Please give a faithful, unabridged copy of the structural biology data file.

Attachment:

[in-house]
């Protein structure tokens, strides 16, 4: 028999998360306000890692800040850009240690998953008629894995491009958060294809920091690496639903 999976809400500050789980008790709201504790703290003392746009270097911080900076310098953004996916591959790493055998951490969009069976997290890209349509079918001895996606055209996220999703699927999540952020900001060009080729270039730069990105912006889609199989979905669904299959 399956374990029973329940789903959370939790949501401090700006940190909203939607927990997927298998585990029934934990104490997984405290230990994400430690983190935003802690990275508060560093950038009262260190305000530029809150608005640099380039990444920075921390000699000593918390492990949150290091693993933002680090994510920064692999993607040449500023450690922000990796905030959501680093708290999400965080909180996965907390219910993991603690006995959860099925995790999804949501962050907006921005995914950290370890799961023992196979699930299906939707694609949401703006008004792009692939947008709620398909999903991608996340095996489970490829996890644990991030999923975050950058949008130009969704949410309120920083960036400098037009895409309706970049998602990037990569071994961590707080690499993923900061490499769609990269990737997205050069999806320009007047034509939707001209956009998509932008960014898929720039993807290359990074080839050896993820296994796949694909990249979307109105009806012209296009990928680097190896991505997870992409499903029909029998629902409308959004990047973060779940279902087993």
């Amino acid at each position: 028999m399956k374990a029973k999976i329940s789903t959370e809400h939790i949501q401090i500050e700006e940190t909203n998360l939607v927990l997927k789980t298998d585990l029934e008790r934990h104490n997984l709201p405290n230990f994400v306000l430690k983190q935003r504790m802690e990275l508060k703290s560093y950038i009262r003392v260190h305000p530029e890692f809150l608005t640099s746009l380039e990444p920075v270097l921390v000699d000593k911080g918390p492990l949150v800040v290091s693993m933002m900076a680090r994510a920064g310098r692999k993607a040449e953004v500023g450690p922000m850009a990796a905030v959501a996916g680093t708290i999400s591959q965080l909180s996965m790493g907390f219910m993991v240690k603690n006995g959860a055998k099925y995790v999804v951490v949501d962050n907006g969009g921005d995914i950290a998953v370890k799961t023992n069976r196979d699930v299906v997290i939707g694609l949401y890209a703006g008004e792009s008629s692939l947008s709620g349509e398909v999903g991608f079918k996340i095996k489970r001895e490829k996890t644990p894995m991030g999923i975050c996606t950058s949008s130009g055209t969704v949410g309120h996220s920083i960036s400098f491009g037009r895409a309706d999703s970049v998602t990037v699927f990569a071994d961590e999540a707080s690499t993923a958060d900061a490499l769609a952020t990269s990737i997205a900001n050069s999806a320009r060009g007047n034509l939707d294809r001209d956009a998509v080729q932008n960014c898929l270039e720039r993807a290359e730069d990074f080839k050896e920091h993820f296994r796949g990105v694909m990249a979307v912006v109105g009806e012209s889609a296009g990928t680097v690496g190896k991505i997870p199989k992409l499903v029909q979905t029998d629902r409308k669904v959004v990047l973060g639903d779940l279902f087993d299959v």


[in-house]
């Protein structure tokens, strides 16, 4: 028999998360306000890692800040850009240690998953008629894995491009958060294809920091690496639903 999976809400500050789980008790709201504790703290003392746009270097911080900076310098953004996916591959790493055998951490969009069976997290890209349509079918001895996606055209996220999703699927999540952020900001060009080729270039730069990105912006889609199989979905669904299959 399956374990029973329940789903959370939790949501401090700006940190909203939607927990997927298998585990029934934990104490997984405290230990994400430690983190935003802690990275508060560093950038009262260190305000530029809150608005640099380039990444920075921390000699000593918390492990949150290091693993933002680090994510920064692999993607040449500023450690922000990796905030959501680093708290999400965080909180996965907390219910993991603690006995959860099925995790999804949501962050907006921005995914950290370890799961023992196979699930299906939707694609949401703006008004792009692939947008709620398909999903991608996340095996489970490829996890644990991030999923975050950058949008130009969704949410309120920083960036400098037009895409309706970049998602990037990569071994961590707080690499993923900061490499769609990269990737997205050069999806320009007047034509939707001209956009998509932008960014898929720039993807290359990074080839050896993820296994796949694909990249979307109105009806012209296009990928680097190896991505997870992409499903029909029998629902409308959004990047973060779940279902087993």
């Amino acid at each position: 028999m399956k374990a029973k999976i329940s789903t959370e809400h939790i949501q401090i500050e700006e940190t909203n998360l939607v927990l997927k789980t298998d585990l029934e008790r934990h104490n997984l709201p405290n230990f994400v306000l430690k983190q935003r504790m802690e990275l508060k703290s560093y950038i009262r003392v260190h305000p530029e890692f809150l608005t640099s746009l380039e990444p920075v270097l921390v000699d000593k911080g918390p492990l949150v800040v290091s693993m933002m900076a680090r994510a920064g310098r692999k993607a040449e953004v500023g450690p922000m850009a990796a905030v959501a996916g680093t708290i999400s591959q965080l909180s996965m790493g907390f219910m993991v240690k603690n006995g959860a055998k099925y995790v999804v951490v949501d962050n907006g969009g921005d995914i950290a998953v370890k799961t023992n069976r196979d699930v299906v997290i939707g694609l949401y890209a703006g008004e792009s008629s692939l947008s709620g349509e398909v999903g991608f079918k996340i095996k489970r001895e490829k996890t644990p894995m991030g999923i975050c996606t950058s949008s130009g055209t969704v949410g309120h996220s920083i960036s400098f491009g037009r895409a309706d999703s970049v998602t990037v699927f990569a071994d961590e999540a707080s690499t993923a958060d900061a490499l769609a952020t990269s990737i997205a900001n050069s999806a320009r060009g007047n034509l939707d294809r001209d956009a998509v080729q932008n960014c898929l270039e720039r993807a290359e730069d990074f080839k050896e920091h993820f296994r796949g990105v694909m990249a979307v912006v109105g009806e012209s889609a296009g990928t680097v690496g190896k991505i997870p199989k992409l499903v029909q979905t029998d629902r409308k669904v959004v990047l973060g639903d779940l279902f087993d299959v």